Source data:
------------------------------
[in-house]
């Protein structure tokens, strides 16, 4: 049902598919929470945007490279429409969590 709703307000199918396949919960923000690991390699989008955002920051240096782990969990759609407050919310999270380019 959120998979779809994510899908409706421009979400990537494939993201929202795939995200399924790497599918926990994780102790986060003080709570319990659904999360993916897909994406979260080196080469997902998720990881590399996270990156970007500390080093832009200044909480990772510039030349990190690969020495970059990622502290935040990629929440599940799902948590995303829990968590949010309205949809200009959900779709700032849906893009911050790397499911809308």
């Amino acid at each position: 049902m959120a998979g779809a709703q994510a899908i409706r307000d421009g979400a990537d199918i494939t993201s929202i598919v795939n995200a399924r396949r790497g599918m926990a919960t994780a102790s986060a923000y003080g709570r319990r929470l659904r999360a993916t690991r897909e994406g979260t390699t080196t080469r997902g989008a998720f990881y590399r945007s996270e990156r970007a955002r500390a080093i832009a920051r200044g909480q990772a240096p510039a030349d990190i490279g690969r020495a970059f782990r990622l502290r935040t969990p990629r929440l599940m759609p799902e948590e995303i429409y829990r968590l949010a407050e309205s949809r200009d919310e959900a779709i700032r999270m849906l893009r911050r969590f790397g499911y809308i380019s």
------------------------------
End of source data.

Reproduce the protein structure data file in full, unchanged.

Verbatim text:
[in-house]
């Protein structure tokens, strides 16, 4: 049902598919929470945007490279429409969590 709703307000199918396949919960923000690991390699989008955002920051240096782990969990759609407050919310999270380019 959120998979779809994510899908409706421009979400990537494939993201929202795939995200399924790497599918926990994780102790986060003080709570319990659904999360993916897909994406979260080196080469997902998720990881590399996270990156970007500390080093832009200044909480990772510039030349990190690969020495970059990622502290935040990629929440599940799902948590995303829990968590949010309205949809200009959900779709700032849906893009911050790397499911809308």
């Amino acid at each position: 049902m959120a998979g779809a709703q994510a899908i409706r307000d421009g979400a990537d199918i494939t993201s929202i598919v795939n995200a399924r396949r790497g599918m926990a919960t994780a102790s986060a923000y003080g709570r319990r929470l659904r999360a993916t690991r897909e994406g979260t390699t080196t080469r997902g989008a998720f990881y590399r945007s996270e990156r970007a955002r500390a080093i832009a920051r200044g909480q990772a240096p510039a030349d990190i490279g690969r020495a970059f782990r990622l502290r935040t969990p990629r929440l599940m759609p799902e948590e995303i429409y829990r968590l949010a407050e309205s949809r200009d919310e959900a779709i700032r999270m849906l893009r911050r969590f790397g499911y809308i380019s």